Contextualising the Use of Digital Technologies

Resource type
Book Section
Contextualising the Use of Digital Technologies
This chapter reflects on the often uncritical debates about educational policy and the use of digital technologies by schoolteachers that have persisted over the past 30 years. Most commentators have tended to approach digital technology in unrealistic terms—either as having the potential to completely transform schools for the better or herald their imminent demise. This chapter examines these polarised ways of thinking, highlighting a failure to account for the complex, compromised and often ‘messy’ realities of classroom technology used by schoolteachers. This argument emphasises that critical considerations of the knowledge required by teachers and the context in which they work are necessary to understand the complexity of teachers’ technology (non) use. Discussion in the second half of the chapter highlights the need to reconsider ‘knowledge’ and ‘context’ as contested terms that are pivotal in examining educational technology policy and practice. Through the introduction of technological, pedagogical and content knowledge (TPACK) framework, the reader is provided with a theoretical lens through which the notions of knowledge and context can be critically explored.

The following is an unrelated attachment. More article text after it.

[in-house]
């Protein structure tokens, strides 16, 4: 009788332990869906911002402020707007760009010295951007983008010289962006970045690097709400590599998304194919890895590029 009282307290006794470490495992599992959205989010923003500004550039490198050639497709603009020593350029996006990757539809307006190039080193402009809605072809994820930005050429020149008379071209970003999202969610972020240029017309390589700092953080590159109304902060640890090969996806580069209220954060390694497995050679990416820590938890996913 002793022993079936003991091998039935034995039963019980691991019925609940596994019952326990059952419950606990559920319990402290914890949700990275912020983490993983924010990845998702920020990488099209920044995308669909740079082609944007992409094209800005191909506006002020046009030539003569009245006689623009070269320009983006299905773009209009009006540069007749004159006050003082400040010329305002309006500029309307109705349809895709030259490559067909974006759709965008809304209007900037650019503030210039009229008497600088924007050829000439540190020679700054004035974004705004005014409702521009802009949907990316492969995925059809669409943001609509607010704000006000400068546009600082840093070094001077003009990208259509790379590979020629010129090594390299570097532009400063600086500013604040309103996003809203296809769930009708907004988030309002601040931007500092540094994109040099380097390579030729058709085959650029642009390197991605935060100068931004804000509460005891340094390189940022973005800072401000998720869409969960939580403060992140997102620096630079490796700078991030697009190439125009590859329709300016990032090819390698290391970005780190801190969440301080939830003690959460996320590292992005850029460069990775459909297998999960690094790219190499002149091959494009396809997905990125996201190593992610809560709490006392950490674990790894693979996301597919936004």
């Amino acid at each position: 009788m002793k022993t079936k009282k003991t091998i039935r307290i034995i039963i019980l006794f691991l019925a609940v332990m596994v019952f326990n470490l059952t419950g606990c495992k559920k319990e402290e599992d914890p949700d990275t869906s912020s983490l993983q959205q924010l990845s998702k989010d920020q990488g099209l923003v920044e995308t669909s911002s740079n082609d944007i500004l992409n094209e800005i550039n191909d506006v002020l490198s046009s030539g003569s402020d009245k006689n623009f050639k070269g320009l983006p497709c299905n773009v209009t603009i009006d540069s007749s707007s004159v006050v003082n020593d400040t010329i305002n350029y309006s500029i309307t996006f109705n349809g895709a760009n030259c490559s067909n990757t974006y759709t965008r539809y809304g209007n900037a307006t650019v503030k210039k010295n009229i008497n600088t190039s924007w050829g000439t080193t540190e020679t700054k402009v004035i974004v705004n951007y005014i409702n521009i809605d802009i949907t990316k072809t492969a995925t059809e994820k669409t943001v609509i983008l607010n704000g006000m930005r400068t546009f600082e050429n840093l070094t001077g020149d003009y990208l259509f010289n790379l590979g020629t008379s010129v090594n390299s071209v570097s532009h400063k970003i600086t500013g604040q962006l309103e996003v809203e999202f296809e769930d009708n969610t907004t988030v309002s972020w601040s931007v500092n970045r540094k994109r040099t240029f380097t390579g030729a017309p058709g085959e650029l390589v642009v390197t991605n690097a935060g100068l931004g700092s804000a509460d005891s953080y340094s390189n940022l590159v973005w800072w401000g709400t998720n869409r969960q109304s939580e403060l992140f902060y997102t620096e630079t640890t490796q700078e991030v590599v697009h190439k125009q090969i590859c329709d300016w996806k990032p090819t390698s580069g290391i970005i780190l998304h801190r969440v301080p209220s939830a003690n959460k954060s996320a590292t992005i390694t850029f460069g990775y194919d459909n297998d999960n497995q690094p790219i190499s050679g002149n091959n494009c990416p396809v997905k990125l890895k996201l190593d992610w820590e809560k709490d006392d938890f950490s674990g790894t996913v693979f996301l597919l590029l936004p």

January 1, 2016
Library Catalogue
Phillips, M. (2016). Contextualising the Use of Digital Technologies (pp. 1–28).